Monday, November 18, 2013

A Challenge For Myself

Every year I say the same thing: "This winter, I'm going to get some projects done." 

And every year it never happens. 

The projects I'm talking about are the kind of things like quilts and sewing projects that have been waiting for a long, long, long time.  I need to go back a little to tell the story, so if you'd indulge me for a moment, here it is.

Back when I was a suburban stay at home mom with two small children, I lived in my sewing room.  Every day I turned on my sewing machine, and I completed one quilt after another after another.  I spent the whole day in that room many times, because, other than taking care of my children (who were in school and preschool), gardening outside a bit on a small patch, and cleaning the house, I had nothing else to do.  It kept me busy, so it was good.  It was like my job, and I really enjoyed it.  I bought a lot of fabric, I tried a lot of new things, I was very creative.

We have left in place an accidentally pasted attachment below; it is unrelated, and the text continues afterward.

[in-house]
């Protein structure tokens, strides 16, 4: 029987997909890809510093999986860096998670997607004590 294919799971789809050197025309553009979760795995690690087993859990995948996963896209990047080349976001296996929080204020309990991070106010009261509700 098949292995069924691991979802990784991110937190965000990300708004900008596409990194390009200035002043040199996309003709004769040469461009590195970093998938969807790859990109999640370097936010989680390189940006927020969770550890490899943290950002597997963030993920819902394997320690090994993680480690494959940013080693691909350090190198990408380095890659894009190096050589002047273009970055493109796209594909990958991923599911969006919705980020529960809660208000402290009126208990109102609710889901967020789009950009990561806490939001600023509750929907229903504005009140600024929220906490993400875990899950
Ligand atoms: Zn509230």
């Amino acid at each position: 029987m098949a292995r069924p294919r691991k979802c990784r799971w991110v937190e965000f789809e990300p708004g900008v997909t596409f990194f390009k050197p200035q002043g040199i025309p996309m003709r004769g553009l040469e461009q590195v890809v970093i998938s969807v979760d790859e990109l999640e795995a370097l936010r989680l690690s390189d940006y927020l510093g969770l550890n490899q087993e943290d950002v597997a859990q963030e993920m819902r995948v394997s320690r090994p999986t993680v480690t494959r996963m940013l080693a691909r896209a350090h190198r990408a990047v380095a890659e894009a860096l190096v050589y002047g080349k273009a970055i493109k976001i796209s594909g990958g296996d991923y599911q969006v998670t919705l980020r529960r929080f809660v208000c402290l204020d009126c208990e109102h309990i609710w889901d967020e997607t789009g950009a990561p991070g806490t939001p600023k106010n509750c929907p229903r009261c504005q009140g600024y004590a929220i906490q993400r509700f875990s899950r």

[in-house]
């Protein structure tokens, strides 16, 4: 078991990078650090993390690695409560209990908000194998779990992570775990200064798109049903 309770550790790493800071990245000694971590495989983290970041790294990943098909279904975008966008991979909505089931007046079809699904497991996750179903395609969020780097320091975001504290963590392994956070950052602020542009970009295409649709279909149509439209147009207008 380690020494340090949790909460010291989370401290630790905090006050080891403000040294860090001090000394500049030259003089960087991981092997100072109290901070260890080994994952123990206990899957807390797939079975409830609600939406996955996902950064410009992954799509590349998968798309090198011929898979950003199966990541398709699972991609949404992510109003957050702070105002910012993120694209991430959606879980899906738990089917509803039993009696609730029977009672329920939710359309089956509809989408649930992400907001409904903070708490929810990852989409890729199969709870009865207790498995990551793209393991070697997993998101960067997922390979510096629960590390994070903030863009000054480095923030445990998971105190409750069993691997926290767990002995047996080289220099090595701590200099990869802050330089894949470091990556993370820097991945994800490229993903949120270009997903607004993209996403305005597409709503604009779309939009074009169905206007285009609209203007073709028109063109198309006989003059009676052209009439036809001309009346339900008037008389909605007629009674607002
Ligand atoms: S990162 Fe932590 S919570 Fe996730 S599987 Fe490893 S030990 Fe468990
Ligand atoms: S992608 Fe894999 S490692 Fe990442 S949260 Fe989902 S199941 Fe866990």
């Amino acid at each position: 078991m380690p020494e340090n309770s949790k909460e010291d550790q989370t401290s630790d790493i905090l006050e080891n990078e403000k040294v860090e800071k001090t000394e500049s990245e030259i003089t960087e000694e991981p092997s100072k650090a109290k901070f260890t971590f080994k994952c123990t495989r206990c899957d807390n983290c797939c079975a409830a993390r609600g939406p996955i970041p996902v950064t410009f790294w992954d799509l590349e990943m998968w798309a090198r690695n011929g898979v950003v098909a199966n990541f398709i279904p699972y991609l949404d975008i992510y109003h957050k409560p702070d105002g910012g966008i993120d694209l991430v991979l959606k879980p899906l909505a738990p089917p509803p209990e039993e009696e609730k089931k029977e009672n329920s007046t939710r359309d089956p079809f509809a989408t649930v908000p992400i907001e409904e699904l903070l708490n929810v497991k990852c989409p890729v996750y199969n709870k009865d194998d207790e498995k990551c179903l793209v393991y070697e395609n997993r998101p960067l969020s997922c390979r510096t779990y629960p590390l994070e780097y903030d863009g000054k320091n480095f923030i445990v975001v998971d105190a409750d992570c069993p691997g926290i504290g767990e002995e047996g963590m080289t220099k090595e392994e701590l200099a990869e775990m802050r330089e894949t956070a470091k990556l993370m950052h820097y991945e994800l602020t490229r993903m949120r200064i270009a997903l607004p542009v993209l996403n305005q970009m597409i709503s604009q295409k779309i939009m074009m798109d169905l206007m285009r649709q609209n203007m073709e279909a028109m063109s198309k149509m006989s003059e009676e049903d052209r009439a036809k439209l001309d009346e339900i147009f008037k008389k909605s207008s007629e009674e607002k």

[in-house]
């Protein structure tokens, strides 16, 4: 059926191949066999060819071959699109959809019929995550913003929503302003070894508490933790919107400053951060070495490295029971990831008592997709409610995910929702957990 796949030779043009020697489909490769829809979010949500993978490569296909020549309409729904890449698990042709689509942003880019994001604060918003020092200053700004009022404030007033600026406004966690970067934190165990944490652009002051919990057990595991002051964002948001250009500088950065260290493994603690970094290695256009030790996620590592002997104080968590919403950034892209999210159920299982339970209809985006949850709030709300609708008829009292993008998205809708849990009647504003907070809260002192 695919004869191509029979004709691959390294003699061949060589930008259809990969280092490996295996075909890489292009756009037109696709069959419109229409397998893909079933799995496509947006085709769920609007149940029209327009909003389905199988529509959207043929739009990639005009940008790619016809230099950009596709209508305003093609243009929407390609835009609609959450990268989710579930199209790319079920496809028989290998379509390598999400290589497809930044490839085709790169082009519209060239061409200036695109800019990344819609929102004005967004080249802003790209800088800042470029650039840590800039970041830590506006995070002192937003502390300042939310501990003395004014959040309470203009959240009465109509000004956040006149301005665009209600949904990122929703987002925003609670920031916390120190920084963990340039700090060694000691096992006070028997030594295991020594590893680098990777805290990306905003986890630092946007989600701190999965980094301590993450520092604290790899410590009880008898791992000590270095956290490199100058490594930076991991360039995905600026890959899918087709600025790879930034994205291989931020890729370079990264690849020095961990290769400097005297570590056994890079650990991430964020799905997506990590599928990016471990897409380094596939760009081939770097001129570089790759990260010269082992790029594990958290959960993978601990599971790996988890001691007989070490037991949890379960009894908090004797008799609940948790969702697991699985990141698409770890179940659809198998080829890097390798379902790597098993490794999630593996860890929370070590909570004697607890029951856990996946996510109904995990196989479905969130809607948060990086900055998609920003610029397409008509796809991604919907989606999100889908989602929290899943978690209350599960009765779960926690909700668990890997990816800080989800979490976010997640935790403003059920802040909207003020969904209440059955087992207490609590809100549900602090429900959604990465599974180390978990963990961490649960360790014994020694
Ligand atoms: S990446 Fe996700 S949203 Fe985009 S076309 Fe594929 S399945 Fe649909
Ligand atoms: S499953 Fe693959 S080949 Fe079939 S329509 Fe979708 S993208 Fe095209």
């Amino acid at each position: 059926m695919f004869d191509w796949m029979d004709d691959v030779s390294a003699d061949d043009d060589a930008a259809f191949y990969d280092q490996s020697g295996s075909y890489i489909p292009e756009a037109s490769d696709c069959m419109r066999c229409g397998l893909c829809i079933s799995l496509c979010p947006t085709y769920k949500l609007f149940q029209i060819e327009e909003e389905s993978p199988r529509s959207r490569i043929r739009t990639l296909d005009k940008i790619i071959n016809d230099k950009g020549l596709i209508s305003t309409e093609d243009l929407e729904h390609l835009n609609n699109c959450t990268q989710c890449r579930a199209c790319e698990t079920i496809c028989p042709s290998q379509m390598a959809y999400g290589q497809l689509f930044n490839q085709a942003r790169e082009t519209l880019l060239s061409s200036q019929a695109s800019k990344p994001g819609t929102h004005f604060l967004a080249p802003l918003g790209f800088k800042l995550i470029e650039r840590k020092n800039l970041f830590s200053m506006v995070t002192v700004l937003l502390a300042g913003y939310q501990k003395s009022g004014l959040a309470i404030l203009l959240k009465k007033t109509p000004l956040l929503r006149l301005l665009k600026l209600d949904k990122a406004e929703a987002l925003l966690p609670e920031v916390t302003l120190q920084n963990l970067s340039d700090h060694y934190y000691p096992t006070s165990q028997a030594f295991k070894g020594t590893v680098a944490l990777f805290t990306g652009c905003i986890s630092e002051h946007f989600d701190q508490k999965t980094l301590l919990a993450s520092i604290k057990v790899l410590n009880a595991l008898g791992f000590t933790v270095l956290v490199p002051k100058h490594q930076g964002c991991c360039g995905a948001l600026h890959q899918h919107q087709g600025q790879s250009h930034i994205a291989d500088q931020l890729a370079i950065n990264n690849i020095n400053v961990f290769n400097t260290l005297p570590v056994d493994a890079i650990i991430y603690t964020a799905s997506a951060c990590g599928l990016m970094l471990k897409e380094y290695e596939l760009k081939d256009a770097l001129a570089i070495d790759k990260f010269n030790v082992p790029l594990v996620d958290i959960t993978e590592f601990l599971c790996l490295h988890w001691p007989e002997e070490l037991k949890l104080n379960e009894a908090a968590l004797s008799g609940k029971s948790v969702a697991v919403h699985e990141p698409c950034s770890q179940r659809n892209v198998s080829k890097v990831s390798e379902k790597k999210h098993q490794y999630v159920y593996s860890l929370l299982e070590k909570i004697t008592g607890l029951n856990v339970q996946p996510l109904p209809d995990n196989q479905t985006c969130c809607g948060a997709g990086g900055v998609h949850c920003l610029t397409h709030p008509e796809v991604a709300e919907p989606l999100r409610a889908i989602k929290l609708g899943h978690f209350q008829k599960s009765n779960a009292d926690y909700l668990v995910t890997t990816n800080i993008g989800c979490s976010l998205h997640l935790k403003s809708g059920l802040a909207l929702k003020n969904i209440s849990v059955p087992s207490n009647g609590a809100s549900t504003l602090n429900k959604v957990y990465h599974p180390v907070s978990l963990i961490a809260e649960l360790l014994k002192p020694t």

Fast forward a whole bunch of years and a lot of upheaval, and here I am, on a large patch of land with a lot of animals and a gigantic garden, and I spend no time in my sewing room.  There's no time to spend!  Between working, taking care of the animals and working the land, ha!  Sewing doesn't get done.

But there are many projects that I started long ago that moved with me and now hang out in the corner of this room, taunting me.  They have for years.  In fact, I figured it out last week, and the newest project of my unfinished project pile is 4 years old.  Others I don't even want to know how old they are--many, many moons.  It bothers me that they are there, incomplete.  And every year I decide I'm going to whittle down that pile, and every year I don't.  So this year, I am issuing a challenge to myself:  I WILL get that pile down!